It doesn’t take a lot to do a horribly bad take on Twitter these days. But to do a bad take, have it go viral internationally and then double down on it, only to get slapped with a disinformation label, that takes special skill.
This, you know by now, is exactly what PM Janša has done on Wednesday after US presidential elections, when – to the disbelief of many – congratulated Donald Trump on winning the vote. Only that Donald Trump by then hadn’t won the vote. And it doesn’t look good for him at the time of this post, either.
The collective hand-wringing on Twitter that followed Donald Trump’s tweet about possibly delaying election due to potential voter fraud with mail-in voting is – as per usual – more or less unnecessary.
As enraging as it is, Trump’s tweet is only the latest in the long line of distractions, a crude attempt to divert attention from his car-crash of an interview on Russian bounty for US soldiers and the fact that US GDP in Q2 dropped off a cliff.
Many well-placed observers expected François Fillon, the French centre-right presidential candidate to finally pull the plug on his beleaguered campaign as news of him being put under formal investigation finally broke. After all, that was what he promised to do.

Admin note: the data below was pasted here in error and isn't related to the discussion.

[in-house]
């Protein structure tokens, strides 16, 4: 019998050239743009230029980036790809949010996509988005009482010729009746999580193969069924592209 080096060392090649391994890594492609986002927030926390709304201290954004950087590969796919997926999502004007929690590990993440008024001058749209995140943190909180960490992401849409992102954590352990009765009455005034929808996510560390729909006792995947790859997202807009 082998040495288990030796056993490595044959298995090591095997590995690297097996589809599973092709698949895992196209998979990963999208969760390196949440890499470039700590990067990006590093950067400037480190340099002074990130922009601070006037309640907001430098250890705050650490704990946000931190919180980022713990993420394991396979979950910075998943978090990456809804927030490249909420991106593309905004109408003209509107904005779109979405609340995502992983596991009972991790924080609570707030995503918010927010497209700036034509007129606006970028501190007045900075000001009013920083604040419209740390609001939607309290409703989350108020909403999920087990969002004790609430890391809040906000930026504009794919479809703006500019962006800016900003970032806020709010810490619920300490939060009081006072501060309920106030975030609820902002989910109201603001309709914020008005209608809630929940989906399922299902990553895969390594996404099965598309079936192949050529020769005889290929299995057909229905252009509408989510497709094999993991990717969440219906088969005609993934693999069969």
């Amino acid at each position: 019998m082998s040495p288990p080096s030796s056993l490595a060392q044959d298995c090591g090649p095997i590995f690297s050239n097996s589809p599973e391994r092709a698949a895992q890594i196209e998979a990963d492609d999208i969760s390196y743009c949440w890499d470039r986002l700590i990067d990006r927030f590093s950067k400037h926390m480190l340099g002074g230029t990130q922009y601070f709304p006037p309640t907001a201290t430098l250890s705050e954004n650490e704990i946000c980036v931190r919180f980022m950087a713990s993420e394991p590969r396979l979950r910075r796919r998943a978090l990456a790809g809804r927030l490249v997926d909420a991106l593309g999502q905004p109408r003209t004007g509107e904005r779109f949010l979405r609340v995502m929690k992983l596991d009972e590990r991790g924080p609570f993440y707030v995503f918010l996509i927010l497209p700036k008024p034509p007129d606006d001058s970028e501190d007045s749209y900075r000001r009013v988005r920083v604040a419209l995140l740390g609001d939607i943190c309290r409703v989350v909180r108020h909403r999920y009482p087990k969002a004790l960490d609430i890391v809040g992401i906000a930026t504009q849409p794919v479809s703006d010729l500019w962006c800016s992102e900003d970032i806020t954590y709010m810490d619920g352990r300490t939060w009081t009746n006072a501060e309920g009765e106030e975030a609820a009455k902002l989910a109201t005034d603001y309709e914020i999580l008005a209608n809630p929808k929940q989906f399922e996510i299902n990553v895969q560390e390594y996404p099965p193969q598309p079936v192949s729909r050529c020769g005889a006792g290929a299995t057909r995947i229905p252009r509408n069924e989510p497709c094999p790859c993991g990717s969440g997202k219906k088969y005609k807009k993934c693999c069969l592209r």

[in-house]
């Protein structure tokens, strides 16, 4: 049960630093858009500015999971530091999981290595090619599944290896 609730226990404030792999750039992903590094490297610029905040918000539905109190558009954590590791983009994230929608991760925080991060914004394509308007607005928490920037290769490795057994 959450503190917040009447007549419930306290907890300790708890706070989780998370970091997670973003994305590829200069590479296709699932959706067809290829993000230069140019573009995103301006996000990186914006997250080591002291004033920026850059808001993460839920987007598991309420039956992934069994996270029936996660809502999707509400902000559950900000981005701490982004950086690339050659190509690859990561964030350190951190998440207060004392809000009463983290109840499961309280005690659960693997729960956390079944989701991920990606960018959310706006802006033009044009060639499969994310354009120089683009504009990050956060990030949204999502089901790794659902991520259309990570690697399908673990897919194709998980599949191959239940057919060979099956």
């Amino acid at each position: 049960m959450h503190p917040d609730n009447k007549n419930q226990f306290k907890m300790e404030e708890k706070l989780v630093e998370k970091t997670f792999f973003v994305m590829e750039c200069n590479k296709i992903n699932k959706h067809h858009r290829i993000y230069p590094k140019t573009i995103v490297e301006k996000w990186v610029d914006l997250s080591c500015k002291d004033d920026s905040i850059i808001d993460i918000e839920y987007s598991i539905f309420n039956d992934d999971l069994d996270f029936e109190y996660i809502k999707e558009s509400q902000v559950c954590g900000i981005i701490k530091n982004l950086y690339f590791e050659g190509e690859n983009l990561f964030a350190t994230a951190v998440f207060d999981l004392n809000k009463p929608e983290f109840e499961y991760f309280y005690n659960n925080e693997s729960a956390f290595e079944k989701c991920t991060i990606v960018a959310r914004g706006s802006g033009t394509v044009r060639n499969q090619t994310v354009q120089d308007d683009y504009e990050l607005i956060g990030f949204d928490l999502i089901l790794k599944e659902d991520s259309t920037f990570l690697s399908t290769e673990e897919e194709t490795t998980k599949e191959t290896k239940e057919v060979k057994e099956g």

With 2017 slowly settling in, it is high time pengovsky takes a look at the biggest political event scheduled this year in Slovenia. Namely, the presidential elections. While unimportant on the larger scale of things, especially with looming French and German elections and whatnot, the popular vote on the largely (but not completely) ceremonial post is still interesting as it will function both as a large scale public opinion poll as well as a prequel to the parliamentary elections, expected to take place some time in 2018. So, to get one’s bearings and to provide some light entertainment, here is the lay of the presidential land in Slovenia.
In Slovenia, the President of the Republic has limited powers. Arguably, his biggest role is nominating candidates for top positions in the state apparatus. Specifically, he nominates candidates for prime minister, constitutional judges as well as governor and vice-governors of the Central Bank. However, his nominations require the approval of the parliament which often-times means that the president is (at worst) merely rubber-stamping horse-trading between parliamentary parties or (at best) is actively involved in finding a consensus candidate, which usually does not translate into the best possible candidate. But such is life.